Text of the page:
Vietnam gains 'extraordinary achievements' in clean energy transition: The Economist
The article said Southeast Asia is among the parts of the world most vulnerable to climate change. Yet this smoke-belching region seems uninterested in forsaking fossil fuels.
In the four years to 2021, the share of electricity generated by solar in Vietnam increased from practically nothing to nearly 11%. Not only was this a faster rate of increase than almost anywhere else in the world. It is a bigger share than larger economies such as France or Japan have managed.
By last year, Vietnam had become the world’s tenth-biggest producer of solar power. Underscoring his country’s commitment to the energy transition, Prime Minister Pham Minh Chinh vowed in November to stop building new coal-powered plants and to reduce his country’s emissions to net zero by 2050.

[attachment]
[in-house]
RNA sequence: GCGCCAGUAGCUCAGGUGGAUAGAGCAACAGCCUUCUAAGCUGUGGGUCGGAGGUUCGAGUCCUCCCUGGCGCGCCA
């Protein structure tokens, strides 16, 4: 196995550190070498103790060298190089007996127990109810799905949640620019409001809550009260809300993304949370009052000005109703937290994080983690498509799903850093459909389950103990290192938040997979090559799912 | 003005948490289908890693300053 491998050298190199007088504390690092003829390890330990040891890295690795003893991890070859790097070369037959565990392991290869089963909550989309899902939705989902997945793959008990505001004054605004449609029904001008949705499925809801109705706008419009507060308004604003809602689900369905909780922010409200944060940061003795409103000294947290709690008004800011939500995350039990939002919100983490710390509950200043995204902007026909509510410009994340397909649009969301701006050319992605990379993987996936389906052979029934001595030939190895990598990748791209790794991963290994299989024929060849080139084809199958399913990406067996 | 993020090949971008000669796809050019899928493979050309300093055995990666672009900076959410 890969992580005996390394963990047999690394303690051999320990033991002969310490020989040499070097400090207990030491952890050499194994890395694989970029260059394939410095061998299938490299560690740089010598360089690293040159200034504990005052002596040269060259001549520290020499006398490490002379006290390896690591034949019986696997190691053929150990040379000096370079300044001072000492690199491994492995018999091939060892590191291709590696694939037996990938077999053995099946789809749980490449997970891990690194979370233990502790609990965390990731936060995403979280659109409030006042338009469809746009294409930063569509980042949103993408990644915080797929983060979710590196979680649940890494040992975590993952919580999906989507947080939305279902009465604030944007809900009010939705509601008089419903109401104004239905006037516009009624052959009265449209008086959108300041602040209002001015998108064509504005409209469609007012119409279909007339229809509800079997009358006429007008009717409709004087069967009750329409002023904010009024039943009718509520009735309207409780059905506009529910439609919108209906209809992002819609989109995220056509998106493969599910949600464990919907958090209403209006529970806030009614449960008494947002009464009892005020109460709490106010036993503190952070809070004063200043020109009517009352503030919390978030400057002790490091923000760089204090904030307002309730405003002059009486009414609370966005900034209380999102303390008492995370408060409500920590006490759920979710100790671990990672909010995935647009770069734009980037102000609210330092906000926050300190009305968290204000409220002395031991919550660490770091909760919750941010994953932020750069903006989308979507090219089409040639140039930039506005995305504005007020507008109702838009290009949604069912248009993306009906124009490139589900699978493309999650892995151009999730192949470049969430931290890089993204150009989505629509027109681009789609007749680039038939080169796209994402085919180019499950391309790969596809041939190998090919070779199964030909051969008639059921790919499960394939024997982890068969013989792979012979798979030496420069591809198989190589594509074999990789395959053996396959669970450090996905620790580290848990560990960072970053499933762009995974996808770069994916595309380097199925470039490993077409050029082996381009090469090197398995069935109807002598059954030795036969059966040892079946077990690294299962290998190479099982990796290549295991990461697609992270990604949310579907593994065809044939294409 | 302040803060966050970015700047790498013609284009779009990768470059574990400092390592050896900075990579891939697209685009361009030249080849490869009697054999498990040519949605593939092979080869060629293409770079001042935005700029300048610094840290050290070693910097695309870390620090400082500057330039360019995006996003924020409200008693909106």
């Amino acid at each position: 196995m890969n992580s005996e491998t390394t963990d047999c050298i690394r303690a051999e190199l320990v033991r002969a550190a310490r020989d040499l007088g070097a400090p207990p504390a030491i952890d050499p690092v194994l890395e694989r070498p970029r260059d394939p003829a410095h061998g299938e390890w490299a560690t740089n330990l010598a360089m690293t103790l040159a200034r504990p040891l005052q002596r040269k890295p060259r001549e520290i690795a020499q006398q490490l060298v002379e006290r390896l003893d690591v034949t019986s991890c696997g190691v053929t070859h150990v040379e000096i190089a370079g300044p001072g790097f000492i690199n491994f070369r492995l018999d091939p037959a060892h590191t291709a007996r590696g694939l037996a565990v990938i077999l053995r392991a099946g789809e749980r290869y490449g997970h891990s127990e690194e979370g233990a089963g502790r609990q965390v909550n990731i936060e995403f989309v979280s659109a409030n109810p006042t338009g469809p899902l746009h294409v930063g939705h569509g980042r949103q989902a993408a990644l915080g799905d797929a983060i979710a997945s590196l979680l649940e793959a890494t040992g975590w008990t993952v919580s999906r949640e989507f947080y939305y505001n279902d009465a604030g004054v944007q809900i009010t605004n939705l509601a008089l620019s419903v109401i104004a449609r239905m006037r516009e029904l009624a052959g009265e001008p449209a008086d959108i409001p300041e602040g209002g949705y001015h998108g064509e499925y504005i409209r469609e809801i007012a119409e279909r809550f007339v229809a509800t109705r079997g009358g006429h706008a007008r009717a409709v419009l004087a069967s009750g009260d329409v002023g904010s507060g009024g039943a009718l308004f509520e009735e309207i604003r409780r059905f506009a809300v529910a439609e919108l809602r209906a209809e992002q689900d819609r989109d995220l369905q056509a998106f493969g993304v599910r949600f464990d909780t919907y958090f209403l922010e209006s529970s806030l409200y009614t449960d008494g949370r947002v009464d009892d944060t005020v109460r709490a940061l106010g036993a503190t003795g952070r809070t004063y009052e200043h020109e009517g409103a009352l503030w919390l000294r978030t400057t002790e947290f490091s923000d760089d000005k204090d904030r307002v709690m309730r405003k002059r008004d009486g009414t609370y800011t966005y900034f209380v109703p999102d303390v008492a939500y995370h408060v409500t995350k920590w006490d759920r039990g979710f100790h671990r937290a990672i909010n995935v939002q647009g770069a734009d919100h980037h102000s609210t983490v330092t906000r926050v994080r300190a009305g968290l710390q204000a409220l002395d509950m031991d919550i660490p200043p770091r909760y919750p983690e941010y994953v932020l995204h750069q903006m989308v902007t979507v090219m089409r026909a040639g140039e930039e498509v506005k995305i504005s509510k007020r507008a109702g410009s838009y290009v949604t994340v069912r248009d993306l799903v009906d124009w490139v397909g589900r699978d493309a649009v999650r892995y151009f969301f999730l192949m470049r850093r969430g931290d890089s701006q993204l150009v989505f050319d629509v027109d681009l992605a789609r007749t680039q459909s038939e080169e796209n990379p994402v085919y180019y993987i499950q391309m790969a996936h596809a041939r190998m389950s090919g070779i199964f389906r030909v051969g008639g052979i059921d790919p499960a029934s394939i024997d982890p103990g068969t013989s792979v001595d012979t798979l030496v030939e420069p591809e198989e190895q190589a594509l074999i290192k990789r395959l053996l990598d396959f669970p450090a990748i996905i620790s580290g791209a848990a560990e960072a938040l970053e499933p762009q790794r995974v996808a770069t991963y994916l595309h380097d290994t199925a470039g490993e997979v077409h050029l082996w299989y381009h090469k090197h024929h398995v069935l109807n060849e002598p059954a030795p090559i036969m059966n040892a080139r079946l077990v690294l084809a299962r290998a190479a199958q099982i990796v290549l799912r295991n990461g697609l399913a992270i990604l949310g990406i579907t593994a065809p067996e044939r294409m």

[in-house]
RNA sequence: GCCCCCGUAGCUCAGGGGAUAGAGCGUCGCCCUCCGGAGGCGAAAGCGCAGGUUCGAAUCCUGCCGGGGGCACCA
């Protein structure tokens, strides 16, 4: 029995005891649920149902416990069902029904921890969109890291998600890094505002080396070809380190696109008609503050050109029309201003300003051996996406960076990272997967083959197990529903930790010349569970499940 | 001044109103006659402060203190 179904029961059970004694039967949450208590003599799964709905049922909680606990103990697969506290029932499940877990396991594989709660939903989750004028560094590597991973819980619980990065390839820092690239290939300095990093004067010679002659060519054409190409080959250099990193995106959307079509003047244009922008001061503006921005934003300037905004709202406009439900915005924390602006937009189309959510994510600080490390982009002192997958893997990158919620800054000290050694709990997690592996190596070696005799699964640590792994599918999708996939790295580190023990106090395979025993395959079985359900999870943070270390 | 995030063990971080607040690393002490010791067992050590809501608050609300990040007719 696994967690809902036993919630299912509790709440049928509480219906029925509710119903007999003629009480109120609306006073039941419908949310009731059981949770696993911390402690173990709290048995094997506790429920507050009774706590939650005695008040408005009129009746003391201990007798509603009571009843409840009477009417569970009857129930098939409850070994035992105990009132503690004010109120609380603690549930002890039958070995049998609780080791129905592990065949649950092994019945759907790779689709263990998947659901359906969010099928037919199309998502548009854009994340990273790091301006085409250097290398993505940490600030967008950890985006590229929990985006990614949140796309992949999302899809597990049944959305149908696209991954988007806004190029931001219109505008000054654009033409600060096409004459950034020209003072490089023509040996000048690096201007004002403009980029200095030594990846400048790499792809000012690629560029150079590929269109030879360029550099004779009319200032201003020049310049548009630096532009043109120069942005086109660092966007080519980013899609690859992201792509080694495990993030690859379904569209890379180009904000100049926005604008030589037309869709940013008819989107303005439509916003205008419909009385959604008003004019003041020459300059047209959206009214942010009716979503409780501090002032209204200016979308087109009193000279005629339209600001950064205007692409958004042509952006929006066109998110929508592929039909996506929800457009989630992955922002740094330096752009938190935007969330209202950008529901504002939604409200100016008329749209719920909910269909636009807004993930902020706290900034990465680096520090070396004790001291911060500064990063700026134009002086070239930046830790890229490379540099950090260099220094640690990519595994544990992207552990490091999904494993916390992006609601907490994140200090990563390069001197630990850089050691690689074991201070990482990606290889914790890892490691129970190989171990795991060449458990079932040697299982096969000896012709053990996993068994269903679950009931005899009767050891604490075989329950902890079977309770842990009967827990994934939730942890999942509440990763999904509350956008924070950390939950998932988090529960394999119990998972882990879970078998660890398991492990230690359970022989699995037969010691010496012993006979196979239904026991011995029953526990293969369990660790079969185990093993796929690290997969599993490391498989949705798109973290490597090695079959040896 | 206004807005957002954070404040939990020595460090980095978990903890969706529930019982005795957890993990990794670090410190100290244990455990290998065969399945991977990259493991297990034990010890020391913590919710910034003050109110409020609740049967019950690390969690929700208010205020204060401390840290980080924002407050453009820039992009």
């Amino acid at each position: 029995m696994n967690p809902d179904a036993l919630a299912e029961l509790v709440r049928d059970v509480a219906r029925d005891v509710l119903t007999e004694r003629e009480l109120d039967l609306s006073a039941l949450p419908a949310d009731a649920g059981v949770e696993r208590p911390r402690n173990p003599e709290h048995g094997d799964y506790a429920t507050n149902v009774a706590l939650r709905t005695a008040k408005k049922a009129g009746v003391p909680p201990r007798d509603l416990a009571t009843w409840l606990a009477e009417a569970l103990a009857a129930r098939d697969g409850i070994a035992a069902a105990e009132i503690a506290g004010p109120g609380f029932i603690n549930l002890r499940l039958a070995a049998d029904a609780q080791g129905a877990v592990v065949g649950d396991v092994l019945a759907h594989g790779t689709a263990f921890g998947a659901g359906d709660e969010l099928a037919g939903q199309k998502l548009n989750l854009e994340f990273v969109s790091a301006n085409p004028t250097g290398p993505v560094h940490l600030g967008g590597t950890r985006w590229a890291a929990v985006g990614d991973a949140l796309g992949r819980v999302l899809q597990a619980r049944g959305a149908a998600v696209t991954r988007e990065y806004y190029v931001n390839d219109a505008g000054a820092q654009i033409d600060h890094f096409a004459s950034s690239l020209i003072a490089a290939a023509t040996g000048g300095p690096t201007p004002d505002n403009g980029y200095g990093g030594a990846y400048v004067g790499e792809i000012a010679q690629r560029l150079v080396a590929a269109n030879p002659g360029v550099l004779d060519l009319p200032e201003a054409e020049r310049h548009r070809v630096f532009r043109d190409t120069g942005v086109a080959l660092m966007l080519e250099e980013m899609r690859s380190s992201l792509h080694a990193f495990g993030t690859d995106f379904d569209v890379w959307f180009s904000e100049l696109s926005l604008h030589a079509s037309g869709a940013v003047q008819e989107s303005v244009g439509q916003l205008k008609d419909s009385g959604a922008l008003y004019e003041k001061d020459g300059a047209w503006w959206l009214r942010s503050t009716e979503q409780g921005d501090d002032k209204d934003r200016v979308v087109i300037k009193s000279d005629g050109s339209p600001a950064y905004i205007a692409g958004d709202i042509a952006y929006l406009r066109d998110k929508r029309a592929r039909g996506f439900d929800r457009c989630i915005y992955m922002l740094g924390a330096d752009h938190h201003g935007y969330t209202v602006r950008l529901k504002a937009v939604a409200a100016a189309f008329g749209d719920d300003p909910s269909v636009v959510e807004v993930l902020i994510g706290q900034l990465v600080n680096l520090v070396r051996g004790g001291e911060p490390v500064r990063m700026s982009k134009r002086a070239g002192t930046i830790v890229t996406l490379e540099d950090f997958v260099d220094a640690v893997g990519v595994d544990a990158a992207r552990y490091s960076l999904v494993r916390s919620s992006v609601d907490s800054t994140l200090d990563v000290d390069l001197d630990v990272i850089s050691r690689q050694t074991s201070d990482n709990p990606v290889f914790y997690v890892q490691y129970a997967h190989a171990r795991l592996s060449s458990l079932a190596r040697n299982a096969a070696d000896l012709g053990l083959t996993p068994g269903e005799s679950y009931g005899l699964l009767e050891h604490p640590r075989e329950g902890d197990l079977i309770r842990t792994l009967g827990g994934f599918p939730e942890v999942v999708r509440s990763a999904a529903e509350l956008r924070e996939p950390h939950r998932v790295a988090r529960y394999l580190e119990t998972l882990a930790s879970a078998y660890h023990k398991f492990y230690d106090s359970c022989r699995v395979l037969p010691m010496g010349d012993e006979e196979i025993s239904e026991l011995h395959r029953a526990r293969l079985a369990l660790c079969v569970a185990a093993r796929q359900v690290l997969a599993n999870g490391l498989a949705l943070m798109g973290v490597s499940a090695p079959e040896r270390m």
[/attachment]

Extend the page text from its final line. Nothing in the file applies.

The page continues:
Other Southeast Asian countries hoping to up their game can learn a few lessons from Vietnam.
The country has quadrupled its wind and solar power capacity compared to 2019. This "extraordinary achievement" is primarily the result of political will and market incentives.
According to the article, reforms have made it easier for foreign investors to do business in Vietnam. However, if Vietnam hopes to achieve net zero emissions by 2050, the country will have to work harder.